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"The company had an outstanding year, earning a profit that was higher than last year's strong performance and one of our best years ever. Our results were driven by record profits in North America and Asia Pacific Africa, improved results in Europe and another solid year from Ford Credit."

-Ford CFO, Bob Shanks

I've been bullish on Ford (NYSE:F), the U.S. automaker that's heading up a worldwide auto recovery, since I started writing about it in early 2013. My last article on Ford offered a preview into earnings expectations for the company and outlook into 2014. I also recently named Ford as one of my 7 More Attractive Trades for 2014 based on the following points:

  • Ford is spearheading the U.S. auto turnaround and had a record 2013 across the board, even with slightly less confidence about 2014 recently.
  • Ford's Fusion is expected to go head to head with the Toyota Camry for the best selling sedan in the U.S. in 2014.
  • I argued Ford was likely to raise its dividends in 2014. This happened just last week.
  • Ford will be positively impacted by the European auto markets having bottomed and turning around.

Early on Tuesday morning, Ford put out a press release disclosing its earnings, labeling 2013 as one of the company's "best years ever":

  • Full year 2013 pre-tax profit of $8.6 billion, an increase of $603 million from a year ago, was one of Ford's best years ever; full year earnings per share of $1.62, an increase of 21 cents per share compared with a year ago
  • Full year net income of $7.2 billion, or $1.76 per share, including pre-tax special item charges of $1.6 billion and favorable tax special items of $2.2 billion
  • Highest full year automotive pre-tax profit in more than a decade; record profits in North America and Asia Pacific Africa; about breakeven in South America; lower loss in Europe than last year
  • Full year top-line growth with wholesale volume and total company revenue up 12 percent and 10 percent, respectively, compared with a year ago; growth supported by year-over-year market share gains in the U.S., South America and in Asia Pacific Africa, which was driven by record market share in China; higher retail share in Europe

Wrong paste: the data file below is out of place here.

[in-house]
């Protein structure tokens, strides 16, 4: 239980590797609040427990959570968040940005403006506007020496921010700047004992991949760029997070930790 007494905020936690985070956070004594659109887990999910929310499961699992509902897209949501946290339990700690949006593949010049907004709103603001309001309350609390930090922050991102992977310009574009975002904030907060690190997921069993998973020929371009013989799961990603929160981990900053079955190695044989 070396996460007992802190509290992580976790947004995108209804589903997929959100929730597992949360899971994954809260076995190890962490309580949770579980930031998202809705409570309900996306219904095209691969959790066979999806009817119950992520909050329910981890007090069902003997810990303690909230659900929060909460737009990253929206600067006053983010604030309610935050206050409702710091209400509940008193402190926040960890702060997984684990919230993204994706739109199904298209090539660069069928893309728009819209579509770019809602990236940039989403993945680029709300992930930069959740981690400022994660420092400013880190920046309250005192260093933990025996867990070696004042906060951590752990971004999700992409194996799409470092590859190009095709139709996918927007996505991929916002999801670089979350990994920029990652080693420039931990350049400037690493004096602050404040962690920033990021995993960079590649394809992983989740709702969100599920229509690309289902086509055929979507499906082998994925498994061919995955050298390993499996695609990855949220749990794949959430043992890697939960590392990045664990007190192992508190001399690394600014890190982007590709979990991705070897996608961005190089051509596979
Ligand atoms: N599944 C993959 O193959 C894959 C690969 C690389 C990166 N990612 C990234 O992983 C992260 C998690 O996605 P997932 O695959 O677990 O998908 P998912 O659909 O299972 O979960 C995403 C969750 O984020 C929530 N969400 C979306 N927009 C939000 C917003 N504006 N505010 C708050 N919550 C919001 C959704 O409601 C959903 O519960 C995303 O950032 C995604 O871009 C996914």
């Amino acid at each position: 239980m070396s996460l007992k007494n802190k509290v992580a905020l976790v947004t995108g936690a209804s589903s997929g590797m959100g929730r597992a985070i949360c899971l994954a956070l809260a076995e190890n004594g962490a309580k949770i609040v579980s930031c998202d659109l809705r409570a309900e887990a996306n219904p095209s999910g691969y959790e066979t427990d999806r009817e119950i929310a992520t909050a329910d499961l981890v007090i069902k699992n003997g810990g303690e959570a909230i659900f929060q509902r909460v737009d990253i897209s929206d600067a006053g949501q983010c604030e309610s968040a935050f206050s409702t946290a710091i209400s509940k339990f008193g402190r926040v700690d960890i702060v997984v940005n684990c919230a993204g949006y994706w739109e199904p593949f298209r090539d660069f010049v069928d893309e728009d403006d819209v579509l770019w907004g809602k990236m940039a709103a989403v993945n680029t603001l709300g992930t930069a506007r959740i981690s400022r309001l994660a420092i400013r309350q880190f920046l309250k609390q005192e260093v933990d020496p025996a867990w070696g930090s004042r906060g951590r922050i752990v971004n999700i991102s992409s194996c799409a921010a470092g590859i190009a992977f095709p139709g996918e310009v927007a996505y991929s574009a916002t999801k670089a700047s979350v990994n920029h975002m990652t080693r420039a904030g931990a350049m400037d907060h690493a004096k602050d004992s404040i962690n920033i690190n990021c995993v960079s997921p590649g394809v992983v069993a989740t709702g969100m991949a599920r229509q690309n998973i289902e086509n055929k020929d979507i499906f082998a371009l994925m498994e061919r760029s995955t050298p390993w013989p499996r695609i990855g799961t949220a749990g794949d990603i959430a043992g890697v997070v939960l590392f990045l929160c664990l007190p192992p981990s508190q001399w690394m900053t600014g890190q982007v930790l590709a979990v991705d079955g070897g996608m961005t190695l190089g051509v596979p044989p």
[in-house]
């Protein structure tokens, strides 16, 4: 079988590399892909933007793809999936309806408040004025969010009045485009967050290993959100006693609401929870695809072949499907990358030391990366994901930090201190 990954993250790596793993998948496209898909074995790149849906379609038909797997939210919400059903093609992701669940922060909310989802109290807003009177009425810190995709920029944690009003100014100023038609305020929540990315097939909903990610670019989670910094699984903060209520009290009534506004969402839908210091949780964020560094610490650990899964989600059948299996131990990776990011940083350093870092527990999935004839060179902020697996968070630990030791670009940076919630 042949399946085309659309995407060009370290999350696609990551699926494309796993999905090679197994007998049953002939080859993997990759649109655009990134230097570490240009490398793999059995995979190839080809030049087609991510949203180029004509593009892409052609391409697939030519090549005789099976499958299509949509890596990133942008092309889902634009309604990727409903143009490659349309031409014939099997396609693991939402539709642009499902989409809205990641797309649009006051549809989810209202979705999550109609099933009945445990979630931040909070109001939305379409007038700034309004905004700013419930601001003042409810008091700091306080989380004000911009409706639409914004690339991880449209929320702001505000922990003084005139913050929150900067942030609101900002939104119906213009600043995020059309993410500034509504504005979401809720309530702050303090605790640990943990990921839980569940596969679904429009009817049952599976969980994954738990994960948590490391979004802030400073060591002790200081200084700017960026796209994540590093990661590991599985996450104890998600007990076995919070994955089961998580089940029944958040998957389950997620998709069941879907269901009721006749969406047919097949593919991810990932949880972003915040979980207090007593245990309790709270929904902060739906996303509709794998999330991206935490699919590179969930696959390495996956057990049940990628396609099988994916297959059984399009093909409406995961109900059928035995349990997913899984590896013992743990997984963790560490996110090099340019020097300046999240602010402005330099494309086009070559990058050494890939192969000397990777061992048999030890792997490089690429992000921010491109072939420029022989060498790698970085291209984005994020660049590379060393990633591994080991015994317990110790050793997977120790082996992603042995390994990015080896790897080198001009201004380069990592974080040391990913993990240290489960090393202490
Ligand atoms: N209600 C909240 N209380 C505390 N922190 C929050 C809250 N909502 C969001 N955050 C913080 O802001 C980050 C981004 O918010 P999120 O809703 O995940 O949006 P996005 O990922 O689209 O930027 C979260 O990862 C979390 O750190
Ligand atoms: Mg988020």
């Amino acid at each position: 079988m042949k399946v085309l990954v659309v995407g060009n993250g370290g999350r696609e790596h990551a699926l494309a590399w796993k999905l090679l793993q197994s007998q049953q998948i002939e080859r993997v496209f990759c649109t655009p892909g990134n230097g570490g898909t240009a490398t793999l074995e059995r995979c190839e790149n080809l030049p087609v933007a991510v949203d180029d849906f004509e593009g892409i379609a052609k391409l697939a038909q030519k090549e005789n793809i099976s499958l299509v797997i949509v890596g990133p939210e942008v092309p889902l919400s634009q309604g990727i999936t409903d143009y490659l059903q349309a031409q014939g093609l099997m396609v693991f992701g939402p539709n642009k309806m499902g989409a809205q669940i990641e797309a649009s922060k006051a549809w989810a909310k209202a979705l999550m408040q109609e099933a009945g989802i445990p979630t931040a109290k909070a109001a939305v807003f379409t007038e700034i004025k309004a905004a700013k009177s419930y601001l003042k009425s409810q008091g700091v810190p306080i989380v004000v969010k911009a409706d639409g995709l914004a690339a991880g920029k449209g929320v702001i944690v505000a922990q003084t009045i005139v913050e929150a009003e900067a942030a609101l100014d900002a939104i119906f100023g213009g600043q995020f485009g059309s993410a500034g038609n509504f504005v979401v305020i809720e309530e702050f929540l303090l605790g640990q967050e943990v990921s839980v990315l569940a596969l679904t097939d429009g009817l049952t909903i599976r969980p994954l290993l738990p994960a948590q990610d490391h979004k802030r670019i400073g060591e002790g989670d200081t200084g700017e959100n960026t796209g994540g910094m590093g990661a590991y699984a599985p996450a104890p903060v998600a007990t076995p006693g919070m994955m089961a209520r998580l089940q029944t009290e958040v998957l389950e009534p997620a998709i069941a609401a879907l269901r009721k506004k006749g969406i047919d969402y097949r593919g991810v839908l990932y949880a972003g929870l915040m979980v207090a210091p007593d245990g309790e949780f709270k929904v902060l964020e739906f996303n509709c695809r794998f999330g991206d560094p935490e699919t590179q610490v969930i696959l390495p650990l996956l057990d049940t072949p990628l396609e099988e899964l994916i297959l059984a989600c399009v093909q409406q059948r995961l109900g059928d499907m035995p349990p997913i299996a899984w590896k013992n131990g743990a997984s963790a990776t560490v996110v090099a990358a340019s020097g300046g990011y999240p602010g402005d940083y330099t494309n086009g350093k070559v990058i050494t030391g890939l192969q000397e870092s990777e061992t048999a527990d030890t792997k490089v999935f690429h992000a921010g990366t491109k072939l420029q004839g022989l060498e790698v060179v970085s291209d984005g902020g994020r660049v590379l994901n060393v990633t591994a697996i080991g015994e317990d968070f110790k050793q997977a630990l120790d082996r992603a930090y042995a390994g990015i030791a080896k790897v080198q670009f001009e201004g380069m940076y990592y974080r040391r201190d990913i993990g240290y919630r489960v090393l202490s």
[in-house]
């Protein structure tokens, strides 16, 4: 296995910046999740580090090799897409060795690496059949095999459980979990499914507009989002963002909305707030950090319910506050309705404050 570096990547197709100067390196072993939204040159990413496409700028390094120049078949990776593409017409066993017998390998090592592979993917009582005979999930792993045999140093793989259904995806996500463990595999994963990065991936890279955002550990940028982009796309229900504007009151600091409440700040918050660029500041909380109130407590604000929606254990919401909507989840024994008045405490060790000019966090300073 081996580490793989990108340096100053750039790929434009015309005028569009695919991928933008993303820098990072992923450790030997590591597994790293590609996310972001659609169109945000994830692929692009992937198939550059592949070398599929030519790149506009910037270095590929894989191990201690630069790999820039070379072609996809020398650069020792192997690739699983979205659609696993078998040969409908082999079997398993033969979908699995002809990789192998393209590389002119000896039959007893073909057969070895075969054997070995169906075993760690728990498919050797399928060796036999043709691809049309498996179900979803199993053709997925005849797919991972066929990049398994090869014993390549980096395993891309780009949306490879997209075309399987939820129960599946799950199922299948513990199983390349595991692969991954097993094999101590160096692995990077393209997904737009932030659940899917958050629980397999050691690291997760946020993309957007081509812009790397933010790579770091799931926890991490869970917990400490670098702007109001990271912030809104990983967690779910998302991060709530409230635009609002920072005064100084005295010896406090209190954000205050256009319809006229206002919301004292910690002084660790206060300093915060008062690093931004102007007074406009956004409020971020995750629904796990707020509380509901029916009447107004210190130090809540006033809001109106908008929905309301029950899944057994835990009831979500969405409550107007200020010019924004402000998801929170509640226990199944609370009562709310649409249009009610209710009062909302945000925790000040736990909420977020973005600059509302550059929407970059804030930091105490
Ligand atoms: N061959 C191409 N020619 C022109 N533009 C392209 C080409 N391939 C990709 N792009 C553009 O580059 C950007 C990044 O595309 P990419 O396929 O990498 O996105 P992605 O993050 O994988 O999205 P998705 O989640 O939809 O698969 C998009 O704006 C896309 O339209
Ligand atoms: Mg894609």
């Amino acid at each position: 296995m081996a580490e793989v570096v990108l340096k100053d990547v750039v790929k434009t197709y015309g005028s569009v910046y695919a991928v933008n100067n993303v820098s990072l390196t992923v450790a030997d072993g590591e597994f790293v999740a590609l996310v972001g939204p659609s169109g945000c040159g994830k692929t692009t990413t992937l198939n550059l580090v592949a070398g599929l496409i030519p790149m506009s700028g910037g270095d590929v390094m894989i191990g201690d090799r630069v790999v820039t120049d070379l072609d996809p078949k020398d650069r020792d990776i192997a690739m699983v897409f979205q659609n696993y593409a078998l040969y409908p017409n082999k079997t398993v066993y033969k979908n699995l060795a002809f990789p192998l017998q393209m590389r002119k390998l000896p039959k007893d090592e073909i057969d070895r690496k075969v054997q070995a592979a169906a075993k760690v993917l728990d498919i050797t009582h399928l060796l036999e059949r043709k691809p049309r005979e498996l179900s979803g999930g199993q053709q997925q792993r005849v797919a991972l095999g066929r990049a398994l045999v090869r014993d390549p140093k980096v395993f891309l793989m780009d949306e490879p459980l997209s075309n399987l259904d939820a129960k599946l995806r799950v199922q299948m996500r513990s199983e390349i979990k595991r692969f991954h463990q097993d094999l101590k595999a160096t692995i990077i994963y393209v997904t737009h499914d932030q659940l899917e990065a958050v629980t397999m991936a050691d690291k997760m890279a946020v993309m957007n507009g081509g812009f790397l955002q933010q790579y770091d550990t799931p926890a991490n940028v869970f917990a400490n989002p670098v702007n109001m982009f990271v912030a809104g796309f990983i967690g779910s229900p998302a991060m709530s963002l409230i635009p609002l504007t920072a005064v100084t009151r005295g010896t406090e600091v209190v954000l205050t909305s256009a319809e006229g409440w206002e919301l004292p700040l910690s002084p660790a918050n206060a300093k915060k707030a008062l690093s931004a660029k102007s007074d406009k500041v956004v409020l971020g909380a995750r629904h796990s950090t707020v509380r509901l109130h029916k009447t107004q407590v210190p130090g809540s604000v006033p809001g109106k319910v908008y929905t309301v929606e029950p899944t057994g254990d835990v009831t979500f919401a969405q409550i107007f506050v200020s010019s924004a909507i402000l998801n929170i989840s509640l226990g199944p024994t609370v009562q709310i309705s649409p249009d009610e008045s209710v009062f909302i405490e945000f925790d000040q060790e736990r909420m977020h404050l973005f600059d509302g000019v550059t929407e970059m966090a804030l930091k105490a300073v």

• Total company fourth quarter pre-tax profit of $1.3 billion, a decrease of $402 million compared with a year ago; 18th consecutive quarter of profitability; fourth quarter earnings per share of 31 cents, unchanged from 2012
  • Fourth quarter net income of $3 billion, or 74 cents per share, an increase of $1.4 billion compared with a year ago, including pre-tax special item charges of $311 million and favorable tax special items of $2.1 billion
  • Ford's outlook for 2014 is unchanged. Ford expects another solid year with total company pre-tax profit to range from $7 billion to $8 billion; Automotive revenue to be about the same as last year; Automotive operating margin to be lower; and Automotive operating-related cash flow to be positive but substantially lower than 2013

Those numbers require little analysis. Simply put, it was an excellent year for the automaker and the ship looks steady heading into Q1 2014.

For the year, it was one of Ford's best years since the late 90s or early 2000s. The real key here though, is the fact that Ford continues to improve overseas. During a recent trip to Europe, where I wind up going a few times a year, I couldn't help but feel that I was noticing more Fords on the road than usual. The interesting thing overseas, unlike the Midwest U.S., is that far less vehicles that bear the Ford brand are pickup trucks.

In and of itself, that's fine. Pickup trucks like the F-150, which are a major seller in the U.S., have gotten an upgrade in style and design that I think is both aesthetically pleasing and practical. I'm bullish on the new F-150 and I think you're going to be seeing more of them on the roads in the coming year than you ever have:

If the F-150 can be a major success like the Fusion - through upgraded fuel economy and a sleek new body that does anything but scream the Ford of 2001, Ford could be blazing an impressive path through 2014.

Ford is taking a gamble here, but it's one that I'm bullish on. And, now's the time for them to do it - the Ford brand has more energy behind it than its had in 20 years. Now is the time for the company to embrace small changes like this, so they don't get caught under the wave of change.

In Europe, Ford lost money - but less money than last year, $1.6 billion - and the company is expecting itself to be profitable overseas in 2015.

The fact that Ford set records in Asia is enormous. Recently noting how the company's gamble into China has and will continue to bear fruit for the company, I'm a massive advocate for Ford (and (NYSE:GM)) growing overseas to catalyze growth.

Even though Ford has maintained its cautious tone heading into 2014, I'm expecting big things from the automaker.

Investors are reminded to continue to be cautious of the company's restructuring costs in Europe, as Ford pointed out toward the end of the year last year. Ford also commented that its new offering of 20-plus vehicles in the coming year also comes with a price tag. However, innovation and growth cost money, and now is the time for Ford to make these investments in themselves.

However, with the company's recently raised dividends and momentum within a rebounding auto sector, I'm counting on 2014 to be another winner for both Ford, its consumers and its investors.

Here's to a great 2013 and an even better 2014, Ford.

Disclosure: I am long GM. I wrote this article myself, and it expresses my own opinions. I am not receiving compensation for it (other than from Seeking Alpha). I have no business relationship with any company whose stock is mentioned in this article.

Source: Simply Loving Ford In 2014